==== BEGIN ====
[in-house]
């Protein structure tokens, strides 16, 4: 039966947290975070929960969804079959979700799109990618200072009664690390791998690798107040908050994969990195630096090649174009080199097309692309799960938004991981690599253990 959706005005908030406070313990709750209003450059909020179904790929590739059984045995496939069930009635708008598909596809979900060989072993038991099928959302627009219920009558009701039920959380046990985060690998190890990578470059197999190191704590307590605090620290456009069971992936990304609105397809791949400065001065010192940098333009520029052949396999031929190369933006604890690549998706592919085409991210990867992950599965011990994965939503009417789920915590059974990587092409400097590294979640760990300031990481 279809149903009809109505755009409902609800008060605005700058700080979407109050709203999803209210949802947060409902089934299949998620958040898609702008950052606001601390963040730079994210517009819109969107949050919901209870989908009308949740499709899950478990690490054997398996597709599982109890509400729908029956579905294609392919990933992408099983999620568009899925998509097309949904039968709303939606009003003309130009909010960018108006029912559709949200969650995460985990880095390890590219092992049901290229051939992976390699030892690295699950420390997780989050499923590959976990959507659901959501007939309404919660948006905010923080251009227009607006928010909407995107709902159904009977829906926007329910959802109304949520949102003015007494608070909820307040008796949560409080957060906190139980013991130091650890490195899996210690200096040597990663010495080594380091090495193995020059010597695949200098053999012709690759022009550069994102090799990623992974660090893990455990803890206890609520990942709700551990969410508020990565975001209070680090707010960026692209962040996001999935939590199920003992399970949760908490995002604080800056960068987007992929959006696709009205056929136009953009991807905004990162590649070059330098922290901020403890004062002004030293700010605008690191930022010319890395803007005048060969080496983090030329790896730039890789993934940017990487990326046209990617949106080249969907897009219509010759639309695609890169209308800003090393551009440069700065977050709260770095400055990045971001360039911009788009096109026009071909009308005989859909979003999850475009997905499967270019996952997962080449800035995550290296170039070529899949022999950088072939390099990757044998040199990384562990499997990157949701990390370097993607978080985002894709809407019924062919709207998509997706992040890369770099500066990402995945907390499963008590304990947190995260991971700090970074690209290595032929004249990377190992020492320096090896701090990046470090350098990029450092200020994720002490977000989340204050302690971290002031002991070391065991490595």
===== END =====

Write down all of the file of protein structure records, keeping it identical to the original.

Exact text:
[in-house]
């Protein structure tokens, strides 16, 4: 039966947290975070929960969804079959979700799109990618200072009664690390791998690798107040908050994969990195630096090649174009080199097309692309799960938004991981690599253990 959706005005908030406070313990709750209003450059909020179904790929590739059984045995496939069930009635708008598909596809979900060989072993038991099928959302627009219920009558009701039920959380046990985060690998190890990578470059197999190191704590307590605090620290456009069971992936990304609105397809791949400065001065010192940098333009520029052949396999031929190369933006604890690549998706592919085409991210990867992950599965011990994965939503009417789920915590059974990587092409400097590294979640760990300031990481 279809149903009809109505755009409902609800008060605005700058700080979407109050709203999803209210949802947060409902089934299949998620958040898609702008950052606001601390963040730079994210517009819109969107949050919901209870989908009308949740499709899950478990690490054997398996597709599982109890509400729908029956579905294609392919990933992408099983999620568009899925998509097309949904039968709303939606009003003309130009909010960018108006029912559709949200969650995460985990880095390890590219092992049901290229051939992976390699030892690295699950420390997780989050499923590959976990959507659901959501007939309404919660948006905010923080251009227009607006928010909407995107709902159904009977829906926007329910959802109304949520949102003015007494608070909820307040008796949560409080957060906190139980013991130091650890490195899996210690200096040597990663010495080594380091090495193995020059010597695949200098053999012709690759022009550069994102090799990623992974660090893990455990803890206890609520990942709700551990969410508020990565975001209070680090707010960026692209962040996001999935939590199920003992399970949760908490995002604080800056960068987007992929959006696709009205056929136009953009991807905004990162590649070059330098922290901020403890004062002004030293700010605008690191930022010319890395803007005048060969080496983090030329790896730039890789993934940017990487990326046209990617949106080249969907897009219509010759639309695609890169209308800003090393551009440069700065977050709260770095400055990045971001360039911009788009096109026009071909009308005989859909979003999850475009997905499967270019996952997962080449800035995550290296170039070529899949022999950088072939390099990757044998040199990384562990499997990157949701990390370097993607978080985002894709809407019924062919709207998509997706992040890369770099500066990402995945907390499963008590304990947190995260991971700090970074690209290595032929004249990377190992020492320096090896701090990046470090350098990029450092200020994720002490977000989340204050302690971290002031002991070391065991490595």